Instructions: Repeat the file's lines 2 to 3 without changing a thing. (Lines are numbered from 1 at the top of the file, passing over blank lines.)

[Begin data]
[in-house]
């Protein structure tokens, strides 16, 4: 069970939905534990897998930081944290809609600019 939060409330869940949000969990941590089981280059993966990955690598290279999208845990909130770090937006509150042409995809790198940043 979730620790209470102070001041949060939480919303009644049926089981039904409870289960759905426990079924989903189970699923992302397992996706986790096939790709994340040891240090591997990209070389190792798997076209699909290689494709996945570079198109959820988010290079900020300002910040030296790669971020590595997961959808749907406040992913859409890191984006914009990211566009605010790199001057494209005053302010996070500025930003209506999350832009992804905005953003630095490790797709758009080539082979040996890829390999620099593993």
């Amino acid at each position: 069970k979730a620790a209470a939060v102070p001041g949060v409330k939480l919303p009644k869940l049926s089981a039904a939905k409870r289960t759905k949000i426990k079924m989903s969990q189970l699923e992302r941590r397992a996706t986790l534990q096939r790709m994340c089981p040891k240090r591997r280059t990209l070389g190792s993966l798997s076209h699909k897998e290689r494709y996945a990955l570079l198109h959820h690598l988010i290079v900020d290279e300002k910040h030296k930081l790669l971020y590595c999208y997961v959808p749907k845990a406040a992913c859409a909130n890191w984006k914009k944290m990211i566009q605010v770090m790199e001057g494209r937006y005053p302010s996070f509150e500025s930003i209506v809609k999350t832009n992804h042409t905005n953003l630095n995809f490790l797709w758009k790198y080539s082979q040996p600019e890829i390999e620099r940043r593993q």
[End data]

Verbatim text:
């Protein structure tokens, strides 16, 4: 069970939905534990897998930081944290809609600019 939060409330869940949000969990941590089981280059993966990955690598290279999208845990909130770090937006509150042409995809790198940043 979730620790209470102070001041949060939480919303009644049926089981039904409870289960759905426990079924989903189970699923992302397992996706986790096939790709994340040891240090591997990209070389190792798997076209699909290689494709996945570079198109959820988010290079900020300002910040030296790669971020590595997961959808749907406040992913859409890191984006914009990211566009605010790199001057494209005053302010996070500025930003209506999350832009992804905005953003630095490790797709758009080539082979040996890829390999620099593993």
């Amino acid at each position: 069970k979730a620790a209470a939060v102070p001041g949060v409330k939480l919303p009644k869940l049926s089981a039904a939905k409870r289960t759905k949000i426990k079924m989903s969990q189970l699923e992302r941590r397992a996706t986790l534990q096939r790709m994340c089981p040891k240090r591997r280059t990209l070389g190792s993966l798997s076209h699909k897998e290689r494709y996945a990955l570079l198109h959820h690598l988010i290079v900020d290279e300002k910040h030296k930081l790669l971020y590595c999208y997961v959808p749907k845990a406040a992913c859409a909130n890191w984006k914009k944290m990211i566009q605010v770090m790199e001057g494209r937006y005053p302010s996070f509150e500025s930003i209506v809609k999350t832009n992804h042409t905005n953003l630095n995809f490790l797709w758009k790198y080539s082979q040996p600019e890829i390999e620099r940043r593993q």